“Play is a mode of response to experiences that can and should be taught in early childhood education. We teach young children to play by providing them with space, time, and materials; offering them support in problem solving; presenting new problems for them to solve; paying attention to their spontaneous interests; and valuing their eagerness to learn about the world in which we all live together.”
– D. Koralek, 2004
An integral part of R’s day, includes a morning outing in which she plays in different and often new environments. Since R has a slow to warm temperament, her best days are spent with familiar faces. With those she knows and is comfortable with, she plays and explores freely. In places she often encounters, her play is purposeful and unguarded.
In new places, with new people, she prefers to stay close to me and watch what others are doing. Most days, after her initial hesitations wear off, she begins to stray, explore and interact. Other days, she continues to huddle in my arms. As much as I want her to be easily comfortable in every situation, I am learning to better support her needs in places where she is uncomfortable. It is my hope, that as we continue to go on daily outings, I will be able to establish a positive and supportive climate in which R can feel safe to explore and take risks with and without my presence.
The zerotothree.org website has posted a list of ideas to help support children who are slow to warm. I’ve included a few of their tips here to remind myself and to help others who may have slow to warm children:
1. Let your child know that you love and accept her. Respect her needs, when you can.
2. Avoid labels. Saying “don’t be so shy” is like saying, “Don’t be yourself.”
3. Look for opportunities to build your child’s self-confidence. Notice your child’s interests, successes, skills, and milestones. Play together doing things your child enjoys.
4. Give notice about new people, events, and places. Let your child know that her Uncle Bob is coming to visit, her friend’s birthday is later that afternoon, or that she is moving to a new room at child care next week. Letting your child know what to expect gives her a sense of control, which can reduce her anxiety.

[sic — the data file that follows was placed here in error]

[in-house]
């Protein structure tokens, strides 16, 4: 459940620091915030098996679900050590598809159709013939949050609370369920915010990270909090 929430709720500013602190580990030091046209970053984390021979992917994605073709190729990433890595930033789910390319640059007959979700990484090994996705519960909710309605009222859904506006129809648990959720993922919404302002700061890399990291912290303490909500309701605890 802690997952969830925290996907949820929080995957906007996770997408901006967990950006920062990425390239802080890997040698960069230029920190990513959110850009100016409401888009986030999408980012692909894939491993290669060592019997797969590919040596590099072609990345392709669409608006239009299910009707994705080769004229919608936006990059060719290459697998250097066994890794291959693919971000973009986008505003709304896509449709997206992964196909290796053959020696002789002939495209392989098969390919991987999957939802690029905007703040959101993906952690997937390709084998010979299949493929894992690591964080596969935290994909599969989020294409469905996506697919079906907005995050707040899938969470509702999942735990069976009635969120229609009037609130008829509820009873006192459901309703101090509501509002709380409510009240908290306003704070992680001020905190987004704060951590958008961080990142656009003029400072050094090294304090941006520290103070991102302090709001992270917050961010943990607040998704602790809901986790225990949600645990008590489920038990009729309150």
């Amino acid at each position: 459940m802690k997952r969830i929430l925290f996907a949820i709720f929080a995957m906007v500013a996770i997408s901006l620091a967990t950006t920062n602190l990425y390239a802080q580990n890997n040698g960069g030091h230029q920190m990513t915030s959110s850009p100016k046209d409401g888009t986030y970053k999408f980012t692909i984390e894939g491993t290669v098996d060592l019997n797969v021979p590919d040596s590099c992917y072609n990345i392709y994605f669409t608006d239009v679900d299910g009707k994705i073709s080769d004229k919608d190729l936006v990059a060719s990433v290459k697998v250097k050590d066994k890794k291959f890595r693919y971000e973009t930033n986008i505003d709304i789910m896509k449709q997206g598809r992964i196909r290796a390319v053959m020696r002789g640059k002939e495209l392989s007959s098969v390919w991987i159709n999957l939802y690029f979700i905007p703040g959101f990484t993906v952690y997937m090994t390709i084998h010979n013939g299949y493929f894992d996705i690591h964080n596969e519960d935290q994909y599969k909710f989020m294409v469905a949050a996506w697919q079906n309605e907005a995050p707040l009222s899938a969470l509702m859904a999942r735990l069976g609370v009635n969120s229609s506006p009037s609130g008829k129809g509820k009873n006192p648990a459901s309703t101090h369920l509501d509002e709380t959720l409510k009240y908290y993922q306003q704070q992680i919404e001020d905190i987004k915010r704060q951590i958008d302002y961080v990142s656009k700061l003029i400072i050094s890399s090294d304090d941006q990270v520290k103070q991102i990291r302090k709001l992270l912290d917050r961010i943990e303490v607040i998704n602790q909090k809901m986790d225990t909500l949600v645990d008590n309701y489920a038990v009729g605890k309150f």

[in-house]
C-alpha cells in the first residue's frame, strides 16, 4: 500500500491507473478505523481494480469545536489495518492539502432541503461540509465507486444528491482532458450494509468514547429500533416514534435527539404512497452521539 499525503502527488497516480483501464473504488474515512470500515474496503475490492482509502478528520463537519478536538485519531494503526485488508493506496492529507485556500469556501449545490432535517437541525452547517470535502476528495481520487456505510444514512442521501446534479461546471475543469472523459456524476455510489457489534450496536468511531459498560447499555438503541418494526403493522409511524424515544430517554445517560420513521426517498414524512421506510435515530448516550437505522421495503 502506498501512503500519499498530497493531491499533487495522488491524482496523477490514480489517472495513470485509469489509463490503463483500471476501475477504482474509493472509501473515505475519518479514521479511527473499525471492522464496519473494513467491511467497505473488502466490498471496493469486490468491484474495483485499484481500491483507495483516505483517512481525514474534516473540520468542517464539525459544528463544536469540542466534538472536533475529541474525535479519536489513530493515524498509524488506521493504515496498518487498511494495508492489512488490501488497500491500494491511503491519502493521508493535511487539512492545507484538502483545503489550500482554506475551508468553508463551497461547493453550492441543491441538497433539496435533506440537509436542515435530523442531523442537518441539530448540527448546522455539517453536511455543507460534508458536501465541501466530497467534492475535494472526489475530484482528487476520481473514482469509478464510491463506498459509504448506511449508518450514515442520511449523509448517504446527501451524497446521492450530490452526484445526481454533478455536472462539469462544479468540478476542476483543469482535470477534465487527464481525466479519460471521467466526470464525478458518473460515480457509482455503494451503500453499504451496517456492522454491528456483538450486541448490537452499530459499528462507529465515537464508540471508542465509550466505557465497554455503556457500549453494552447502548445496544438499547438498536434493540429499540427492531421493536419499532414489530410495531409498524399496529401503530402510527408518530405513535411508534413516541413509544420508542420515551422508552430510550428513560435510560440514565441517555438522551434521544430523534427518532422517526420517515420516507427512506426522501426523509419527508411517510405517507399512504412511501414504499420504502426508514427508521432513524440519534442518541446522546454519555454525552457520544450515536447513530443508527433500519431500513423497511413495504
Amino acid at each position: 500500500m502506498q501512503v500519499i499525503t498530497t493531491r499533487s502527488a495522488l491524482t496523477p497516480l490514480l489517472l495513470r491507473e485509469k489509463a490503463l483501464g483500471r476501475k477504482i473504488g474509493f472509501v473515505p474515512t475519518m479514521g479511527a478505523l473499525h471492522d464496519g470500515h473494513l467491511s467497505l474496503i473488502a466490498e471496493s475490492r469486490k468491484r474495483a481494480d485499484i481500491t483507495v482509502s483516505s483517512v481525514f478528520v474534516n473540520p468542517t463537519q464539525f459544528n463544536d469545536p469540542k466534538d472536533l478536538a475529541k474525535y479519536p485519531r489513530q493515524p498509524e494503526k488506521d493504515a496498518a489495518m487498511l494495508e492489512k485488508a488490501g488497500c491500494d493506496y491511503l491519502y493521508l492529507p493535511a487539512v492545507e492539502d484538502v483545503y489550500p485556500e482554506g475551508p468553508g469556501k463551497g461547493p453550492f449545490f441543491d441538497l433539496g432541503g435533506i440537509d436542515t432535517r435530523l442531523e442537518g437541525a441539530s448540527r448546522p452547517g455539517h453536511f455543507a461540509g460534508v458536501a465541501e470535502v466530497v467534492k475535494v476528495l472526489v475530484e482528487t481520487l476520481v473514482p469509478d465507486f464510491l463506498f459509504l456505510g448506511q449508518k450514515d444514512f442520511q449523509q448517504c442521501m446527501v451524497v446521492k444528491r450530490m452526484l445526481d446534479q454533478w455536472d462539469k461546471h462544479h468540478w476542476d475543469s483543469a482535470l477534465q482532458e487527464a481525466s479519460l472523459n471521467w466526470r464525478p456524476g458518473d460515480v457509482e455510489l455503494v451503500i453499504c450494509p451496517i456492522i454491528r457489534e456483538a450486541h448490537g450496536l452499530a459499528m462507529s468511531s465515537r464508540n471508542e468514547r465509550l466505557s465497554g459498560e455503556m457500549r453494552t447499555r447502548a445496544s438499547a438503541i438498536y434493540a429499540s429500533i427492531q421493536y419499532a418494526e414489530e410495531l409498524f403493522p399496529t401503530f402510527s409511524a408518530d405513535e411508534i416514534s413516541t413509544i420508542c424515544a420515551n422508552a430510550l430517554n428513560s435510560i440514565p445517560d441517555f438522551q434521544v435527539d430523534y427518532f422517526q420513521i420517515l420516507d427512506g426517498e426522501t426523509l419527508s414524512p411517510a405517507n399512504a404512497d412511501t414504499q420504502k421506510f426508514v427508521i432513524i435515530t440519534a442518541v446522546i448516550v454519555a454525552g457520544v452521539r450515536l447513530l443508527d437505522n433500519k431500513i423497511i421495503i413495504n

5. Host friends and family at your home. Getting together with family and friends gives children an opportunity to practice social skills in a familiar, safe setting.
6. Read books about friendships. Some good books to share with babies and toddlers include: Little Blue and Little Yellow (Leo Lionni), Gossie and Gertie (Olivier Dunrea), My Friends (Taro Gomi), or How Do Dinosaurs Play With Their Friends? (Jane Yolen).
7. Be a role model. When you greet friends during a walk in the neighborhood, or chat with the nurse at the doctor’s office, you are helping your child learn how to feel comfortable and engage with new people.
The Zero to Three website includes plenty of more information about different temperaments and ways to support all children.
Though R is still slow to warm in some unfamiliar situations, I feel that it is vital that she get out each and every day and experience new things. Sometimes in our homes, we may not have all the space or materials we need for enriched play, but the world just outside the door has so much to offer.